Popeye is a 1980 musical comedy live-action film adaptation directed by Robert Altman and adapted from E. C. Segar's Thimble Theatre aka Popeye comic strip. It stars Robin Williams (his film debut) as Popeye the Sailor Man and Shelley Duvall as Olive Oyl.
It premiered on December 6, 1980 in Los Angeles, California, to mixed reviews and disappointing box office. The film has since been released on DVD as well as digital download. Harry Nilsson's soundtrack received mostly positive reviews.
Popeye (Robin Williams), a sailor, arrives at the small coastal town of Sweethaven ("Sweethaven - An Anthem") while searching for his long-lost father. He is immediately feared by the townsfolk simply because he is a stranger ("Blow Me Down"), and is accosted by a greedy taxman (Donald Moffat). He rents a room at the Oyl family's boarding house, whose daughter, Olive (Shelley Duvall), is preparing for her engagement party. Her hand is promised to Captain Bluto (Paul L. Smith), a powerful, perpetually angry bully who runs the town in the name of the mysterious Commodore. In the morning, Popeye visits the local diner for breakfast ("Everything Is Food") and demonstrates his strength as he brawls with a gang of provocative ruffians.
On the night of the engagement party, Bluto and the townsfolk arrive at the Oyls' home. Olive, however, sneaks out of the house, after discovering that the only attribute she can report for her bullying fiance is size ("He's Large"). She encounters Popeye, who failed to fit in with the townsfolk at the party. The two eventually come across an abandoned baby in a basket (Wesley Ivan Hurt). Popeye adopts the child, naming him Swee'Pea, and the two return to the Oyls' home. Bluto, however, has grown increasingly furious with Olive's absence, eventually flying into a rage and destroying the house ("I'm Mean"). When he sees Popeye and Olive with Swee'Pea, Bluto beats Popeye into submission and declares heavy taxation for the Oyls.
The taxman repossesses the remains of the Oyls' home and all their possessions. The Oyls' son, Castor, decides to compete against the local heavyweight boxer, Oxblood Oxheart (Peter Bray) in the hopes of winning a hefty prize for his family. However, Castor is no match for Oxheart and is savagely beaten and knocked out of the ring. Popeye takes the ring in Castor's place and defeats Oxheart, putting on a show for the townsfolk and finally earning their respect. Back at home, Popeye and Olive sing Swee'Pea to sleep ("Swee' Pea's Lullaby").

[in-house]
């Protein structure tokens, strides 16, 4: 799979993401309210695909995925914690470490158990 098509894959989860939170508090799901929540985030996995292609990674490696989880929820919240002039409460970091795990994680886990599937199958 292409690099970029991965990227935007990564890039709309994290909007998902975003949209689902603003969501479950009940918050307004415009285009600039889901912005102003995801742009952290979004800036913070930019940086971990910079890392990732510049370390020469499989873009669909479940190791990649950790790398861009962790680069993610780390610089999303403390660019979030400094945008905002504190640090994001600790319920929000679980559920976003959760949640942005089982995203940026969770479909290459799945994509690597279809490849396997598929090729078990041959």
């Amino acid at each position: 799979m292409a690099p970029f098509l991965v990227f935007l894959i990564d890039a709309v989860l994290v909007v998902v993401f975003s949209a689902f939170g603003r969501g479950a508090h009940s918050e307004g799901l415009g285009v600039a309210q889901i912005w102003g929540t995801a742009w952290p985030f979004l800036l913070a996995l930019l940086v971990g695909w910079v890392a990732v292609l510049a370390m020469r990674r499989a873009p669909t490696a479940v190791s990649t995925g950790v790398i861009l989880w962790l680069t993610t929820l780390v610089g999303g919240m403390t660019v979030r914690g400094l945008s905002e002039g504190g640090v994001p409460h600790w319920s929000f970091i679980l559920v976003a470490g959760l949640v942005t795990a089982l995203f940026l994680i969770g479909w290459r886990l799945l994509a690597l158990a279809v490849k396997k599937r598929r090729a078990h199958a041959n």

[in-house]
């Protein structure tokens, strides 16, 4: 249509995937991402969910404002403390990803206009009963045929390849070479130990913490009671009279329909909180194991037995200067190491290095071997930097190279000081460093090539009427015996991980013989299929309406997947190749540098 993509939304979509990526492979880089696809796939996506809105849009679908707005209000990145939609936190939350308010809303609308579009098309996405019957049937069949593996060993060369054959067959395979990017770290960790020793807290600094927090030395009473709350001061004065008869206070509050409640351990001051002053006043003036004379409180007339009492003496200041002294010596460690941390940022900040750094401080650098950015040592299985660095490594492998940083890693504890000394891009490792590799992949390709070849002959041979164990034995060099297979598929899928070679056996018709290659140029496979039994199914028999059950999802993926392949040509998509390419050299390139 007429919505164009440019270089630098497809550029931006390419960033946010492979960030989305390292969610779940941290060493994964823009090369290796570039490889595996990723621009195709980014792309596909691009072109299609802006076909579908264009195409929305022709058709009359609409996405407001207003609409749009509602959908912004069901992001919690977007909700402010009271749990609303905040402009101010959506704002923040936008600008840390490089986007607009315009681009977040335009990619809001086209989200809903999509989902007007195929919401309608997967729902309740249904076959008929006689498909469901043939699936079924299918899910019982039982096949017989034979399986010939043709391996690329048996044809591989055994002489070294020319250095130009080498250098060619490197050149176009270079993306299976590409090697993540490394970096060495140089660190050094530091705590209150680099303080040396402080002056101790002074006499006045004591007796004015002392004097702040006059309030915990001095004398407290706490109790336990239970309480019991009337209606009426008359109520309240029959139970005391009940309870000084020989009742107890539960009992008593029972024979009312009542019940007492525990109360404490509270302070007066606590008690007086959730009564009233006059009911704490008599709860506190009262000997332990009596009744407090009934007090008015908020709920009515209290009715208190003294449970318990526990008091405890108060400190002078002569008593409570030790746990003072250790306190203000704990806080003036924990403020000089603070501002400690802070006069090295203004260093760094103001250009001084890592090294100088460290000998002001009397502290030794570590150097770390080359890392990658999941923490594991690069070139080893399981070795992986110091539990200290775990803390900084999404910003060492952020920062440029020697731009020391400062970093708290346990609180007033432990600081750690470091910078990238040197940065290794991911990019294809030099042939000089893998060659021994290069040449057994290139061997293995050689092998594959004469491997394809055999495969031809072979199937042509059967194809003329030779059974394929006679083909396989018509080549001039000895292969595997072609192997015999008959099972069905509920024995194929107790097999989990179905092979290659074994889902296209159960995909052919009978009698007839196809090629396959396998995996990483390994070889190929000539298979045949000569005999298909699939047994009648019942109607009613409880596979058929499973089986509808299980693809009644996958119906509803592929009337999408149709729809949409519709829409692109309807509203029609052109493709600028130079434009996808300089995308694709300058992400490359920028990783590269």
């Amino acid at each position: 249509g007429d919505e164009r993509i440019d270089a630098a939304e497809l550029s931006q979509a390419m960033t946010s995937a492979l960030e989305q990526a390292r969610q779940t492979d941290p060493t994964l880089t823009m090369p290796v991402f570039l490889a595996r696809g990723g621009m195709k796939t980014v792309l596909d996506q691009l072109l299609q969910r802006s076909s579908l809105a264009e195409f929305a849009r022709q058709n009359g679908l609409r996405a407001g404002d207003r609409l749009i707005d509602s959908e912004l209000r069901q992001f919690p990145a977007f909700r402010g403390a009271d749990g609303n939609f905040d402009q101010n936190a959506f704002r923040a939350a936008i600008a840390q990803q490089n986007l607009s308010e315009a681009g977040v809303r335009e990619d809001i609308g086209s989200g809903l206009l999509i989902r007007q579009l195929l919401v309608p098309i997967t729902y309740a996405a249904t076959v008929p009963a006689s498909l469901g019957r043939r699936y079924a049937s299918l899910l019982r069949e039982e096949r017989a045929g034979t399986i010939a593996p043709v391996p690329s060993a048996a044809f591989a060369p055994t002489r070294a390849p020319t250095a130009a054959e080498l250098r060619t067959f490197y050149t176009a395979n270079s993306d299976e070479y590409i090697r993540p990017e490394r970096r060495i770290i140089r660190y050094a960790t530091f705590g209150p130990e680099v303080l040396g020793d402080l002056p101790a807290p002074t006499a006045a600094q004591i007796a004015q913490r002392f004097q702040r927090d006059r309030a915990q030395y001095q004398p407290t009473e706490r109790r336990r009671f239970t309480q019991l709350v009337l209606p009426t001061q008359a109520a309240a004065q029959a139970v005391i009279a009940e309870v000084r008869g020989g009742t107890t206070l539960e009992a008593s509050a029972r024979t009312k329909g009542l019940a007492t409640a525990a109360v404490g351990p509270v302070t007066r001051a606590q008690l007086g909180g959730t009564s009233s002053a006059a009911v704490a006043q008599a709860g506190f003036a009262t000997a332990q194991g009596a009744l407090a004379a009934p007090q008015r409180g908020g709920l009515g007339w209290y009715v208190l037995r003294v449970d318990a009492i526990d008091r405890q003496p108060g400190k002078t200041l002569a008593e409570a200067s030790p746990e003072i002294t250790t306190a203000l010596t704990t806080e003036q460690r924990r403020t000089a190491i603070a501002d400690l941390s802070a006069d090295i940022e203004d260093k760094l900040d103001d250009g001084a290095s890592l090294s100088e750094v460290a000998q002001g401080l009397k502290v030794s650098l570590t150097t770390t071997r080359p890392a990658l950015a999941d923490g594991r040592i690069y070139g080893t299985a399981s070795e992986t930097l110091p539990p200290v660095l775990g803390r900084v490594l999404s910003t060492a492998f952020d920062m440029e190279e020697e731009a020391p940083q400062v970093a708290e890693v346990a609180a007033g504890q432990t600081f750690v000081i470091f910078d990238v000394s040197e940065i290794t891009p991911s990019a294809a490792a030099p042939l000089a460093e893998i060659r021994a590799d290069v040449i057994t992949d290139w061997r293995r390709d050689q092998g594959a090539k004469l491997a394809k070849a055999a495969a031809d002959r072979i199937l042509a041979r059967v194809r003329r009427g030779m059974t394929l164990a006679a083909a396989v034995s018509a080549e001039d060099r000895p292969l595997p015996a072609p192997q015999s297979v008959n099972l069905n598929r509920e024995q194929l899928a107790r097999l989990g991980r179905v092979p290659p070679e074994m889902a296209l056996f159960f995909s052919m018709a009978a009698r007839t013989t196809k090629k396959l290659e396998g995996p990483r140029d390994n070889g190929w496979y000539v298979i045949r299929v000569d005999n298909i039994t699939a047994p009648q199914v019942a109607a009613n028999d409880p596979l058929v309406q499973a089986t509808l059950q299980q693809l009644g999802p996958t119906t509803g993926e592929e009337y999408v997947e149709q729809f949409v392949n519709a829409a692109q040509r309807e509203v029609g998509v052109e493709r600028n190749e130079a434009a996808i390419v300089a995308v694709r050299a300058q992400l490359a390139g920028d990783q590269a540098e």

The next day, Olive tells Popeye that during his match with Oxheart, she discovered that Swee'Pea can predict the future by whistling when he hears the correct answer to a question. Wimpy (Paul Dooley) overhears and asks to take Swee'Pea out for a walk, though he actually takes him to the "horse races" (actually a form of carnival game as depicted in the movie) and wins two games. Popeye, however, is outraged, and vents his frustrations to the racing parlor's customers ("I Yam What I Yam"). Fearing further exploitation of his child, Popeye moves out of the Oyls' home and onto the docks; when the taxman harasses him, Popeye pushes him into the water, prompting a celebration by the townspeople. In the chaos, Wimpy, who has been intimidated by Bluto, kidnaps Swee'Pea for him. That night, Olive remarks to herself about her budding relationship with Popeye ("He Needs Me"), while Popeye writes a message in a bottle for Swee'Pea ("Sailin'").
Wimpy sees Bluto taking Swee'Pea into the Commodore's ship; he and Olive inform Popeye. Inside, Bluto presents the boy to the curmudgeonly Commodore, promising that he is worth a fortune; however, the Commodore refuses to listen, reminding Bluto that his buried treasure is all the fortune he needs. His patience with the Commodore exhausted, Bluto ties him up and takes Swee'Pea himself ("It's Not Easy Being Me"). Popeye storms the ship and meets the Commodore, realizing that he is his father, Poopdeck Pappy (Ray Walston). However, Pappy initially denies that Popeye is his son; to prove it, Pappy tries to feed Popeye spinach, which he claims is his family's source of great strength. However, Popeye hates spinach and refuses to eat it. Bluto kidnaps Olive as well and sets sail to find Pappy's treasure. Popeye, Pappy, and the Oyl family board Pappy's ship to give pursuit. Bluto sails to Scab Island, a desolate island in the middle of the ocean, while Pappy argues with his son and rants about children ("Kids").
Popeye catches Bluto and fights him, but despite his determination, Popeye is overpowered. During the duel, Pappy recovers his treasure and opens the chest to reveal a collection of personal sentimental items from Popeye's infancy, including a few cans of spinach. A giant octopus awakens and attacks Swee'Pea and Olive from underwater. With Popeye in a choke hold, Pappy throws him a can of spinach; Bluto, recognizing Popeye's dislike for spinach, force-feeds him the can before throwing him into the water. The spinach revitalizes Popeye and boosts his strength; he knocks Bluto down in one punch, then swiftly deals with the giant octopus, sending it flying hundreds of feet into the air. Bluto's clothing turns yellow and he swims away as Popeye celebrates his victory ("I'm Popeye the Sailor Man").